The American College of Sports Medicine suggests that you should hold a static stretch for 15 to 30 seconds to the point of mild discomfort. You probably need to do this no more than three or four sets because there’s very little gain to more stretching.

But some researchers suggest that stretching isn’t even necessary to improve your flexibility. Recently, a team of Portuguese researchers reviewed 11 studies with a total of 452 subjects found that both strength training and stretching work just as well in increasing flexibility. 

They concluded that strength training and stretching “were not statistically different in [range of motion] improvements” in the short term. In other words, you can get similar benefits from strength training as stretching. 

But if you enjoy stretching as a way to relax or meditate, there may be no problem in doing so.

Standing toe touch

This stretching not only stretches your hamstrings and calves but also your lower back and glutes. You can do this with your legs together or apart. As you stretch, do not bounces or bob your upper body as you reach toward the ground. Take steady, deep breaths as you hold the stretch. You may also use a half foam roll to increase the stretch in your calves.

toe touch static stretching

Photo: Nick Ng


Standing quadriceps stretch

Stand and bend your right knee and hold the stretch at your right ankle or foot with your right hand. Hold onto a sturdy surface, such as a wall or table as you hold the stretch. You may add a slight hip extension to increase the stretch if needed.

Lat stretch with stability ball

Kneel on both knees with a stability ball in front of you. Place both hands in a karate chop position on top of the ball. As you shift your weight toward your buttocks and lower your hips toward your heels, push the ball forward by extending your arms. Relax your body as you hold the stretch.

back stretch on stability ball exercise

Photo: Nick Ng

3-D neck stretch

This stretch focuses on the sternocleidomastoid, levator scapulae, upper trapezius, scalenes, and other muscles of the neck and upper shoulders.

  1. Tilt your head to your left while extending your right arm to your right side with your right palm facing up. Hold the stretch and repeat it on the other side.
  2. Tilt your head to your left and then tilt your tilt chin down toward your left chest. Hold the stretch and repeat it on the other side.
  3. Tilt your head to your left and then tilt your chin up until you feel a stretch in the right front part of your neck. Hold the stretch and repeat it on the other side.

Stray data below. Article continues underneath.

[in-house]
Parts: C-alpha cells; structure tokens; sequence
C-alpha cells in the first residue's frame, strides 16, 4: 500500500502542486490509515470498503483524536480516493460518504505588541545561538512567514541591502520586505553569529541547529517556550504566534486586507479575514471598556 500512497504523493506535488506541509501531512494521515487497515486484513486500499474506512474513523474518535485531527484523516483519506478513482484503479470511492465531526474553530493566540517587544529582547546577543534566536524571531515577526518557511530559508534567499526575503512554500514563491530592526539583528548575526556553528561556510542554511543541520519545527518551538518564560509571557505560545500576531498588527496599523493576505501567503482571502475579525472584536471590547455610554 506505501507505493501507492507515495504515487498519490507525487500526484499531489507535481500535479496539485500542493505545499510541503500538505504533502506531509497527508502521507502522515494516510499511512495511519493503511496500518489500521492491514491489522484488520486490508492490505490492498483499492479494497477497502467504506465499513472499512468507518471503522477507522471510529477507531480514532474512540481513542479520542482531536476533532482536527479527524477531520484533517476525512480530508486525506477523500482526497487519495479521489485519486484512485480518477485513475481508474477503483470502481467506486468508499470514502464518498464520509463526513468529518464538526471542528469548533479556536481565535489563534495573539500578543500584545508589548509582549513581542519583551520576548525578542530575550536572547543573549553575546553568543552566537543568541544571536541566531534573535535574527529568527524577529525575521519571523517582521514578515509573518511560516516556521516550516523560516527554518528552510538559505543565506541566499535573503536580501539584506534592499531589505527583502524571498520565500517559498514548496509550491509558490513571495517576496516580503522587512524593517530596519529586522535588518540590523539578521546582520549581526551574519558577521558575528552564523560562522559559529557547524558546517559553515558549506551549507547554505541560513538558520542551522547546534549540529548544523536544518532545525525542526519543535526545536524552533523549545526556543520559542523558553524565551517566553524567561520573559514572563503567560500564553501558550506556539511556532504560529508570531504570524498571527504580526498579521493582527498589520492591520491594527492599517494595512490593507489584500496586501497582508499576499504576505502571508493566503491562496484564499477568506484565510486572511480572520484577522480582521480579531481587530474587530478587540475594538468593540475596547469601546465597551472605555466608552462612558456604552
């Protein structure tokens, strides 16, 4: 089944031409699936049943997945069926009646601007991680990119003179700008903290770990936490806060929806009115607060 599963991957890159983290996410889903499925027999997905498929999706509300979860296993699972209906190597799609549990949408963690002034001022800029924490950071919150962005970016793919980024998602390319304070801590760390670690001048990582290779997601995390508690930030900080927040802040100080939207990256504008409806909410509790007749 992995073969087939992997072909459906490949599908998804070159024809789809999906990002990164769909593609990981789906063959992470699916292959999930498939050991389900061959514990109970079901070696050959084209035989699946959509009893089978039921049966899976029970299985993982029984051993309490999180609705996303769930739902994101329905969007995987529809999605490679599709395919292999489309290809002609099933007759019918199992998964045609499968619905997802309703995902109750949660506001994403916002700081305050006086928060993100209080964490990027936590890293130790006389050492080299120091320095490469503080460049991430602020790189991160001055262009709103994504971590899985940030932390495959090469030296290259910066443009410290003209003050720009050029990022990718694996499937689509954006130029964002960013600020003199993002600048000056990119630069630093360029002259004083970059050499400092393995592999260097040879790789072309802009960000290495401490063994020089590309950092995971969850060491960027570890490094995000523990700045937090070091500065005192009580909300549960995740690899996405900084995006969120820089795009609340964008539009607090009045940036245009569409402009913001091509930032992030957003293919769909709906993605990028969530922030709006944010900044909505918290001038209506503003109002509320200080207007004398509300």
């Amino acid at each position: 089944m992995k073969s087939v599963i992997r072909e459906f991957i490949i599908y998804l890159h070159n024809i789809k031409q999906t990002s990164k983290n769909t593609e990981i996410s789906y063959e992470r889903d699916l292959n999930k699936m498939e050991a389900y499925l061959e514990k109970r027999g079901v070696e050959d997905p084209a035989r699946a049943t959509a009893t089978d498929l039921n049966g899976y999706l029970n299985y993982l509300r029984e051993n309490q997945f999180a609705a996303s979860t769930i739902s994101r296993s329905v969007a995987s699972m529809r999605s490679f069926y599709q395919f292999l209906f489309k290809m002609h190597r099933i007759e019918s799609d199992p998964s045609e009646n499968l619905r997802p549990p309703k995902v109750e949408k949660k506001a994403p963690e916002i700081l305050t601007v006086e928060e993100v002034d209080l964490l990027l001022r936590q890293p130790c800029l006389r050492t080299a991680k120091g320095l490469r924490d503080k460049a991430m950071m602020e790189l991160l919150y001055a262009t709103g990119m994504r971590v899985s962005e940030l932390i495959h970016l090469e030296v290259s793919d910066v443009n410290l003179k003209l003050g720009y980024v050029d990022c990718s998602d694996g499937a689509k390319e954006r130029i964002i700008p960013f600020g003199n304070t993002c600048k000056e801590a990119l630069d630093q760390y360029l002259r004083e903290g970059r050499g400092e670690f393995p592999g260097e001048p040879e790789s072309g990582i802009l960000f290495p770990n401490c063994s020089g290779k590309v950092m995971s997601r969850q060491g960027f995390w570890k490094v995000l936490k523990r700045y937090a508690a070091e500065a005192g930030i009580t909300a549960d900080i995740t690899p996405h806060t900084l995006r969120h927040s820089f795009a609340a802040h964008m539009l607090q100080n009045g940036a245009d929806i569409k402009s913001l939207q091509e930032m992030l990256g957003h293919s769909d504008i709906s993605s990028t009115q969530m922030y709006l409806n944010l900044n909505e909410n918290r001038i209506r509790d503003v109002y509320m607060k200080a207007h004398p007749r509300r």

Splits adductor stretch

While this stretch may look like something out of a hyperbolic stretching ad, this may help you get closer to doing the splits, even if you are nowhere near the level of a gymnast.

Sit on the floor with your legs spread as wide as you can like you are doing the splits. With your right foot flexed toward your face, lean your torso forward as you reach with your arms forward until you feel a stretch in your adductors.

There are also various ways to stretch your adductors as shown here:

Cobra stretch

Lay prone on the floor with your hands by beneath your shoulders like you are going to do a push-up. Lift your chest off the floor and push up with your arms. Tilt your head back to increase the stretch in the front of your neck. You should feel a stretch in your abdominal region. Take deep, steady breaths as you hold the stretch.

cobra stretch

Photo: Nick Ng

Despite decades of research, there’s still a lot about stretching that we don’t know much about, such as the physiology of stretching and its psychological effects that may contribute to performance and pain. Perhaps static stretching isn’t really as important as what we were taught, and strength training is a better alternative for many people.

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A native of San Diego for nearly 40 years, Nick Ng is an editor of Massage & Fitness Magazine, an online publication for manual therapists and the public who want to explore the science behind touch, pain, and exercise, and how to apply that in their hands-on practice or daily lives.

An alumni from San Diego State University with a B.A. in Graphic Communications, Nick also completed his massage therapy training at International Professional School of Bodywork in San Diego in 2014.

When he is not writing or reading, you would likely find him weightlifting at the gym, salsa dancing, or exploring new areas to walk and eat around Southern California.